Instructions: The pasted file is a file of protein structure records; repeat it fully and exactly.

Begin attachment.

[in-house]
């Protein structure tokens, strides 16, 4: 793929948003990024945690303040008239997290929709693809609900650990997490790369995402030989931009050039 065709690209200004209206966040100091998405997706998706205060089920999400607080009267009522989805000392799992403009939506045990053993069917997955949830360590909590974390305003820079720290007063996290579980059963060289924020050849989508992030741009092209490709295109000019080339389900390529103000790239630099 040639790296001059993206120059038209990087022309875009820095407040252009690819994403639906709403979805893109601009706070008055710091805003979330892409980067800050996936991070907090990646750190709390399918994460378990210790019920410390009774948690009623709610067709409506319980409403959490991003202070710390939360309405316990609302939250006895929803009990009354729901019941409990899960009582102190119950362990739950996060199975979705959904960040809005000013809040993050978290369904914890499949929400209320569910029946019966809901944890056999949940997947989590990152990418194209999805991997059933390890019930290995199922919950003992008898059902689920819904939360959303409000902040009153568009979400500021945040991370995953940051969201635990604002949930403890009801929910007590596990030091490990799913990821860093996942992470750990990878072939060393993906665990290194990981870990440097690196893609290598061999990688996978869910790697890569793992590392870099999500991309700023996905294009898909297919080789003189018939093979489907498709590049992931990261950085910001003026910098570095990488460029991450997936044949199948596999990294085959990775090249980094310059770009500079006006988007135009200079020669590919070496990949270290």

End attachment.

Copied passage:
[in-house]
């Protein structure tokens, strides 16, 4: 793929948003990024945690303040008239997290929709693809609900650990997490790369995402030989931009050039 065709690209200004209206966040100091998405997706998706205060089920999400607080009267009522989805000392799992403009939506045990053993069917997955949830360590909590974390305003820079720290007063996290579980059963060289924020050849989508992030741009092209490709295109000019080339389900390529103000790239630099 040639790296001059993206120059038209990087022309875009820095407040252009690819994403639906709403979805893109601009706070008055710091805003979330892409980067800050996936991070907090990646750190709390399918994460378990210790019920410390009774948690009623709610067709409506319980409403959490991003202070710390939360309405316990609302939250006895929803009990009354729901019941409990899960009582102190119950362990739950996060199975979705959904960040809005000013809040993050978290369904914890499949929400209320569910029946019966809901944890056999949940997947989590990152990418194209999805991997059933390890019930290995199922919950003992008898059902689920819904939360959303409000902040009153568009979400500021945040991370995953940051969201635990604002949930403890009801929910007590596990030091490990799913990821860093996942992470750990990878072939060393993906665990290194990981870990440097690196893609290598061999990688996978869910790697890569793992590392870099999500991309700023996905294009898909297919080789003189018939093979489907498709590049992931990261950085910001003026910098570095990488460029991450997936044949199948596999990294085959990775090249980094310059770009500079006006988007135009200079020669590919070496990949270290």